Eta aims torrential rain at South Florida

The former hurricane known as Eta was expected to regain strength Friday as it aimed its torrential rain and strong winds at South Florida and the Florida Keys, federal forecasters said.

Eta, which was downgraded to a tropical storm and then to a tropical depression Wednesday, caused a massive landslide Friday in San Cristobal Verapaz, Guatemala, where 100 people may have died, President Alejandro Giammattei said.

Video from Guatemala shows an army helicopter being used to rescue a family from a rooftop as flood waters inundated their community.

The storm Friday was about 115 miles east of Belize City, Belize, and was moving northeast at 7 mph, according to the National Hurricane Center. It had maximum sustained winds of 35 mph as the Cayman Islands and parts of Cuba were under tropical storm warnings.

Moving across the northwestern Caribbean on Friday, Eta was expected to restrengthen to a tropical storm. It was forecast to spread heavy rain from Central America to southeastern Mexico and from Jamaica to the Cayman Islands.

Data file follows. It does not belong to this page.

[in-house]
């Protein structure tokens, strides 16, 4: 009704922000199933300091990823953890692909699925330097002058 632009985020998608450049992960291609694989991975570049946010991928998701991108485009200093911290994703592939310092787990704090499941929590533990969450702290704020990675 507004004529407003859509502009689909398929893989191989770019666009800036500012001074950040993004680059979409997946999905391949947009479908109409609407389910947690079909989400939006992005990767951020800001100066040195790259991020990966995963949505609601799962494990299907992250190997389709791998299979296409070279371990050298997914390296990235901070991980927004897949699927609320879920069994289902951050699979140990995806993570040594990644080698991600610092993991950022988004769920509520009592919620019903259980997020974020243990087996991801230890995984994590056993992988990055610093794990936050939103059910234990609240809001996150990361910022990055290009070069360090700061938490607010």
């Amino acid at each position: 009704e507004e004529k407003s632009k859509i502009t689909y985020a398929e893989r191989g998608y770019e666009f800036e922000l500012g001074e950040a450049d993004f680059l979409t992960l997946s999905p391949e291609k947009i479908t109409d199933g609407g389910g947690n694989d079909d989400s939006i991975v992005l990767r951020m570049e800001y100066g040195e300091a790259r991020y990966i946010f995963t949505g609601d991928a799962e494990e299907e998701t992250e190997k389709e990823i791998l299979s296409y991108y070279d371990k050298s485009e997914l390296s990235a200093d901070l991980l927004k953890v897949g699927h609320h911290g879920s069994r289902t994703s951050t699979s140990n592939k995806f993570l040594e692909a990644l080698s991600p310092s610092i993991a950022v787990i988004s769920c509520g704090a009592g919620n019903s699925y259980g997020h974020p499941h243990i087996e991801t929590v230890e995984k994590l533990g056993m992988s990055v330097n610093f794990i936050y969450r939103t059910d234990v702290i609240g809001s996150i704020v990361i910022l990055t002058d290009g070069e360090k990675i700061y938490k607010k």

Parts of South Florida and the Florida Keys were in for the possibility of 15 inches of rain by the time Eta brushes the coastline and then heads into the Gulf of Mexico on Monday, the center said.

Winds by then could reach 65 mph, too weak to be considered hurricane-force, said atmospheric research scientist Phil Klotzbach of Colorado State University.

The big concern as Eta aims for the U.S. is precipitation and the possibility of flash flooding, forecasters said.

"This is going to be a very big and very serious rain event," said National Hurricane Center meteorologist and spokesman Dennis Feltgen. "There's a serious threat of some urban flooding."

He urged Florida residents to pay attention to the forecast.

Eta is considered life-threatening in part because it's spending plenty of time in one place. "The storm is forecast to move relatively slowly as it approaches" the U.S., Klotzbach said by email.

U.S. landfall was yet to be forecast. Eta was expected to weaken after it enters the Gulf of Mexico, Feltgen said.

Eta is punctuating a record-setting year in which 11 named tropical cyclones have made landfall in the continental United States.